The statement underscores the tricky politics of Cuba’s trip the country as the U.S. begins to normalize relations.

Cuomo has faced previous questions about Cuba’s history of human rights abuses as well as its past discriminatory policies toward gays and lesbians.

In his own statement released on Sunday night, Cuomo acknowledged the country must change, and that by opening it as a new market can be a new start.

“Like other places around the world that the U.S. engages with, there are strong policy disagreements between us on issues like human rights,” Cuomo said. “The U.S. shift in policy recognizes that engagement is far more likely to lead to change in policies we disagree with. Our trade mission is part of that new engagement. New York has proudly long been a leader on issues of equality and human rights and I agree with the President that engagement is the best way to promote democracy and bring about positive change, rather than continuing a failed policy of isolation.”

Cuomo is bringing a contingent of business representatives from New York-based companies, including Jet Blue, MasterCard, Chobani and Pfizer.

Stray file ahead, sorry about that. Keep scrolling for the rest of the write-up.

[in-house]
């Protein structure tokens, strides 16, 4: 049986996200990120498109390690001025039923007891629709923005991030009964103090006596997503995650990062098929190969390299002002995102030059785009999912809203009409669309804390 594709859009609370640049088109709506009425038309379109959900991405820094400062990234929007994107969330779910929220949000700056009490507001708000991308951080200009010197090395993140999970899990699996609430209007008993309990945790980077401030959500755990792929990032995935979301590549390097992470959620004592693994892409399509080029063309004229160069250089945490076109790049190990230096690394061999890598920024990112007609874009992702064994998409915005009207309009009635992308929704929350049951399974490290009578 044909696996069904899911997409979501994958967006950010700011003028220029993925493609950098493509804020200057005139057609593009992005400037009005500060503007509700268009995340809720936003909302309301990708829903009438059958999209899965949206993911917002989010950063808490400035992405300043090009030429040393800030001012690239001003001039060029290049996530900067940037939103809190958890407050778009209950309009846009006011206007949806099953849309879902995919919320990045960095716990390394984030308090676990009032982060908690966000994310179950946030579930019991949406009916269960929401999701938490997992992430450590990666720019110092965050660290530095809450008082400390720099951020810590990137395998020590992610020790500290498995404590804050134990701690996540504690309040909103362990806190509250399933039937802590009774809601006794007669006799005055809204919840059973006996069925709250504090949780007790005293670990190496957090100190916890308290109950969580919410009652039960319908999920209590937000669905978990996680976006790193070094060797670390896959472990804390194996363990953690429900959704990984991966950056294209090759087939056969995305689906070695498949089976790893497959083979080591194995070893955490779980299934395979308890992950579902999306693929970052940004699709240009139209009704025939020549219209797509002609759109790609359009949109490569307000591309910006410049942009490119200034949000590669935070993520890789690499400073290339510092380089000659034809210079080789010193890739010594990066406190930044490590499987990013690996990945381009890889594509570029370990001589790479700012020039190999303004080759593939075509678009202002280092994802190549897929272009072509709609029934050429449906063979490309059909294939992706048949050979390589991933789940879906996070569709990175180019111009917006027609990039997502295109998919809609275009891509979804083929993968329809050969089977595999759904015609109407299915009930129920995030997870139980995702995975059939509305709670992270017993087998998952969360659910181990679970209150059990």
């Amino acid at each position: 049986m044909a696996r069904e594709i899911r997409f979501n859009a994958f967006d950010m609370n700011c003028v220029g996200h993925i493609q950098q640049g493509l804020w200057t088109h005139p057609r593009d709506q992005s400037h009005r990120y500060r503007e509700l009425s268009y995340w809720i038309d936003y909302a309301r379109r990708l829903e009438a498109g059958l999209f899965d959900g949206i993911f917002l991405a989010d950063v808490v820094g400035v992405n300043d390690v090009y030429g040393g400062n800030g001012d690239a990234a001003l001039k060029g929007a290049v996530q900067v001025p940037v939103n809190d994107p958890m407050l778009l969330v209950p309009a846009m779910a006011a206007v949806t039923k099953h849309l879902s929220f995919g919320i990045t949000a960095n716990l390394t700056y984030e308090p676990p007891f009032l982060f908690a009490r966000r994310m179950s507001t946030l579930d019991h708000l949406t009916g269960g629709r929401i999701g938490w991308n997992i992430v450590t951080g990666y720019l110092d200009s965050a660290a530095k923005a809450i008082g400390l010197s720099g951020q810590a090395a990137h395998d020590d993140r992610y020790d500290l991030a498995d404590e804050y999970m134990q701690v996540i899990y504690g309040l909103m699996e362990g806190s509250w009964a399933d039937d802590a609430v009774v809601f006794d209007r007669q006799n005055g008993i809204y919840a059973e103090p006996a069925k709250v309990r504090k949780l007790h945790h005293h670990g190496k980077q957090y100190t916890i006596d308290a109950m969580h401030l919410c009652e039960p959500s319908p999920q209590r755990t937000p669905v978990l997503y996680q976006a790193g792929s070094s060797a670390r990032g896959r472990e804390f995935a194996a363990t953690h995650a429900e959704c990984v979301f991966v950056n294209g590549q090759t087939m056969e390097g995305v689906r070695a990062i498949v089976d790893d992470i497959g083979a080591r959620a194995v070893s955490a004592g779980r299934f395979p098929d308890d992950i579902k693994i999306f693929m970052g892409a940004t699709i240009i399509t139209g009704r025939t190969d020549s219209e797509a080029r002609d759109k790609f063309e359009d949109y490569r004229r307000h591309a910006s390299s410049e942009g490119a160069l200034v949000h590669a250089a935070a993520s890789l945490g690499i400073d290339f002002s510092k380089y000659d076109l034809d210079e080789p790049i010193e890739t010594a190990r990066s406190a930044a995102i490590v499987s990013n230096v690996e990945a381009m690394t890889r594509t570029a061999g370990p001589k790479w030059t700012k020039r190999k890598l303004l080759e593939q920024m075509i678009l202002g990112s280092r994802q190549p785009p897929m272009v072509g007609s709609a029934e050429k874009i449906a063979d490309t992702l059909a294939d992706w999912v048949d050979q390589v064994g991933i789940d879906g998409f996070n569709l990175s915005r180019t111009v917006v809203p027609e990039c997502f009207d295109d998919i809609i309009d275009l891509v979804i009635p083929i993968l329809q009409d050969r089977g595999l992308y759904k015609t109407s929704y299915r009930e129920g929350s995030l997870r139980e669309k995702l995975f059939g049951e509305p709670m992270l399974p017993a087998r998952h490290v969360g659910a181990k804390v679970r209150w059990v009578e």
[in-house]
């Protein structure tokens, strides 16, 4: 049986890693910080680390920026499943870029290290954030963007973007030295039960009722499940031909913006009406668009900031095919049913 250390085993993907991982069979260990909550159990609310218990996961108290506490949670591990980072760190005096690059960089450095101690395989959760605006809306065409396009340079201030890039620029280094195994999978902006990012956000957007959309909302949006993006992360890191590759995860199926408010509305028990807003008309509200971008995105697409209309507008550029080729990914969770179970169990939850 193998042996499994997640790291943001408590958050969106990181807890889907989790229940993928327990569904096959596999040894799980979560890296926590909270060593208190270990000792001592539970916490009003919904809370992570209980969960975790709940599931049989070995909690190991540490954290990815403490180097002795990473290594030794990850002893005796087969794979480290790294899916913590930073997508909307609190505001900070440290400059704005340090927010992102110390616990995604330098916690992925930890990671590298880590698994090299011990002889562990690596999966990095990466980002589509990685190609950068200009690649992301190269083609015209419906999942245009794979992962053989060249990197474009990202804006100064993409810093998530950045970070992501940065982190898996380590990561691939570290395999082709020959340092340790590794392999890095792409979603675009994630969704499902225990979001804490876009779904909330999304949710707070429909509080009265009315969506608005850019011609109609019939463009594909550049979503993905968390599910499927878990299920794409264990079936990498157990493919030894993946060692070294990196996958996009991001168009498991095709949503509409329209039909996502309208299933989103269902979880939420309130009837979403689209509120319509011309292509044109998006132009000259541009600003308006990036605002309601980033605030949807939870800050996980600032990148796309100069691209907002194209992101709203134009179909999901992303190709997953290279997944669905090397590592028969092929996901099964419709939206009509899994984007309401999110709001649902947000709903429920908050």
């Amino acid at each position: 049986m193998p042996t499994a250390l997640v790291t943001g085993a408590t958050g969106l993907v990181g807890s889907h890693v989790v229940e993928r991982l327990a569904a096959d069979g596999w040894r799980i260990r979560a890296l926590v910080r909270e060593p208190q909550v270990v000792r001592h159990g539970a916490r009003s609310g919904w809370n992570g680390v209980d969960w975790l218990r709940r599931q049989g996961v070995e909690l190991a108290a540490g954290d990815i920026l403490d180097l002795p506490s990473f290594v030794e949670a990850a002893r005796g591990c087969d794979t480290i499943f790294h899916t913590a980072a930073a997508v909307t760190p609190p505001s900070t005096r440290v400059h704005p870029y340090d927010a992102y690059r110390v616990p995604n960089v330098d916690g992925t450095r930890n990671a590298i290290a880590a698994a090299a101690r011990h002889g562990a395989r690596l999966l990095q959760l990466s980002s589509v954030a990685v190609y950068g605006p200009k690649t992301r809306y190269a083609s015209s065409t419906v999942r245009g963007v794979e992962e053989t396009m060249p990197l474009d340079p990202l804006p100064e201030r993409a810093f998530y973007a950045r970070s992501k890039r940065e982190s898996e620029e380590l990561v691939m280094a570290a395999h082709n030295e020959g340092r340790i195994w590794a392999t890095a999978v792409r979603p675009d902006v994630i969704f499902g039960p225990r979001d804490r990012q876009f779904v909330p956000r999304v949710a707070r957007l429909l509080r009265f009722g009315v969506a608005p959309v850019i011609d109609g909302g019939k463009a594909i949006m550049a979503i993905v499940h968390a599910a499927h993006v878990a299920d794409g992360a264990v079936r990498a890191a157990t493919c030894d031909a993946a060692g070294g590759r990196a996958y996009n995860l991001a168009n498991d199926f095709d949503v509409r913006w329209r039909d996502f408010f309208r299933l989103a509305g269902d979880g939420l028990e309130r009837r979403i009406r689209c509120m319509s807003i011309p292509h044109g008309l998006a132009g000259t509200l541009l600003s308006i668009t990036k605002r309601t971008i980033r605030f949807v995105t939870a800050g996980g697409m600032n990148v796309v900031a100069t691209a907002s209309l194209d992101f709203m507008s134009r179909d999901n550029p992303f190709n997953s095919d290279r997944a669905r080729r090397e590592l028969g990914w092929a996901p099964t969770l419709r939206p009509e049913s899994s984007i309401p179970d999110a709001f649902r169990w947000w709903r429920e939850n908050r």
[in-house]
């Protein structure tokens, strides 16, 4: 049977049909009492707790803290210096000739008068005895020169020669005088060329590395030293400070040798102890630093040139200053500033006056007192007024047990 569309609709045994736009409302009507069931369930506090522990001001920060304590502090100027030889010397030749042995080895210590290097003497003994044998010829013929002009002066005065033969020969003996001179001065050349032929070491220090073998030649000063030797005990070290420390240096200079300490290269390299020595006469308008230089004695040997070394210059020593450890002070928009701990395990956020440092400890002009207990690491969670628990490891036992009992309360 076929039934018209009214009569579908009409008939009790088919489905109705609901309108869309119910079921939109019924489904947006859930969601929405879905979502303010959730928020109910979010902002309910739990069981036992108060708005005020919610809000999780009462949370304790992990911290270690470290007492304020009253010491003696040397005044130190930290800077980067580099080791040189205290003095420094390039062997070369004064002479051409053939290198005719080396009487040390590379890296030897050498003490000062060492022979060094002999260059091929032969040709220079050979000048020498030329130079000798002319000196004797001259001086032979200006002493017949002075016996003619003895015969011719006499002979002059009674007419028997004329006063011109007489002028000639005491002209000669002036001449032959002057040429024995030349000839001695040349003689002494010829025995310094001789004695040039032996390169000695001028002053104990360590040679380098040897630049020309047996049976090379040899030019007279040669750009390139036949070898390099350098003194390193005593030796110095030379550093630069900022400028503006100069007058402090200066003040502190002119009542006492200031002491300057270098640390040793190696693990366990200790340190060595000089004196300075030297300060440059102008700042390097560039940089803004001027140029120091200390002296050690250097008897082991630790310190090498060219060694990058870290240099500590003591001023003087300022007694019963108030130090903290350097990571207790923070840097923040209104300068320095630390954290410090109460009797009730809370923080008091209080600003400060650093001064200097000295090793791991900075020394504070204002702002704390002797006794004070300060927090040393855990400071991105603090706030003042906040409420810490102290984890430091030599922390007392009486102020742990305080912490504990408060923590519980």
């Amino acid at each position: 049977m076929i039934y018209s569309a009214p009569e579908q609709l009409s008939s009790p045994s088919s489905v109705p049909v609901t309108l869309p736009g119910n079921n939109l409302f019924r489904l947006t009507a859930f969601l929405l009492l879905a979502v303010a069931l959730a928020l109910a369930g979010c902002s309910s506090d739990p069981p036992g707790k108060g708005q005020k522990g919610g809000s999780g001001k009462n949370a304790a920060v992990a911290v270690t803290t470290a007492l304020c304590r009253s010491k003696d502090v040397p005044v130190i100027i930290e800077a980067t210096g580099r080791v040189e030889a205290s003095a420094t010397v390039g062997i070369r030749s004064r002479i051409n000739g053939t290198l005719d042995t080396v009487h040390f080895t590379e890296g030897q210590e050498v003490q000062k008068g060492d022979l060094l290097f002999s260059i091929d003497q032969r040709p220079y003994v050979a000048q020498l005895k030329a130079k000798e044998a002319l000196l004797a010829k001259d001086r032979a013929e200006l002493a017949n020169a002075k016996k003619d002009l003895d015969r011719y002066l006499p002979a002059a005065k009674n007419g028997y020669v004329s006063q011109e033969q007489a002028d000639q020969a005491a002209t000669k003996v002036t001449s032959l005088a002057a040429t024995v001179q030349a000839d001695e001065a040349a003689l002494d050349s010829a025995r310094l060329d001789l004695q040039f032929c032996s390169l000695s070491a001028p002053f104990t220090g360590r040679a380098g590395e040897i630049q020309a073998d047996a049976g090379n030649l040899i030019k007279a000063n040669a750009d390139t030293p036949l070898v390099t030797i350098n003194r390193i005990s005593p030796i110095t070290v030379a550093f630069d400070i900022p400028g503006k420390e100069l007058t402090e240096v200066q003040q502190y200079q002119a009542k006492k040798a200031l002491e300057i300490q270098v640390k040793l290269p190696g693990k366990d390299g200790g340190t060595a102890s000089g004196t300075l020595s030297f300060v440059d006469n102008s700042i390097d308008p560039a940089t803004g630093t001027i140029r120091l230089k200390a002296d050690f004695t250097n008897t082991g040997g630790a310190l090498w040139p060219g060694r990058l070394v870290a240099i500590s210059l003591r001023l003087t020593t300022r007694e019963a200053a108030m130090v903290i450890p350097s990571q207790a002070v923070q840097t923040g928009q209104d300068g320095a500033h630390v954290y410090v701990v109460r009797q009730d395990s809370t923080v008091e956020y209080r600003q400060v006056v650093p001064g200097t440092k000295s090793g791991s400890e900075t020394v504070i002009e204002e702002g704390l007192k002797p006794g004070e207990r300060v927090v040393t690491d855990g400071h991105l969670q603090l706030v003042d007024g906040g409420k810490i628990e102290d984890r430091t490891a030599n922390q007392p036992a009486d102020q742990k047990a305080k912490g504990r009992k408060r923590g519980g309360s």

A trio of Democratic lawmakers are also set to go: Assembly Speaker Carl Heastie, Senate Minority Leader Andrea Stewart-Cousins and Senate IDC Leader Jeff Klein.

Republican Senate Majority Leader Dean Skelos, the state’s highest elected Republican, is not joining the delegation on the trade mission.

The Cuba trip is one several trade missions Cuomo is planning in his second term, with trips also planned for Israel, Japan and Mexico.

Top Lawmakers Often Under Prosecutors’ Scrutiny

From the Morning Memo:

The job of Senate Majority Leader is not an easy one.

And in recent years, the lawmaker occupying the top post in the state Senate has faced serious legal problems. Just ask Republican Joe Bruno.

“In my mind and in my heart it is not over until it’s over. And I think it is far from over,” Bruno said at the time of his second trial.

Bruno was eventually acquitted of the theft of honest services.

The same can’t be said for Democrats Malcolm Smith or Pedro Espada, both of whom were sentenced to jail time in separate corruption scandals. Senator John Sampson, meanwhile, is under indictment for embezzlement. All three happen to be former Senate leaders as well. Republican Deputy Senate Majority Leader Tom Libous faces a charge of lying to the FBI.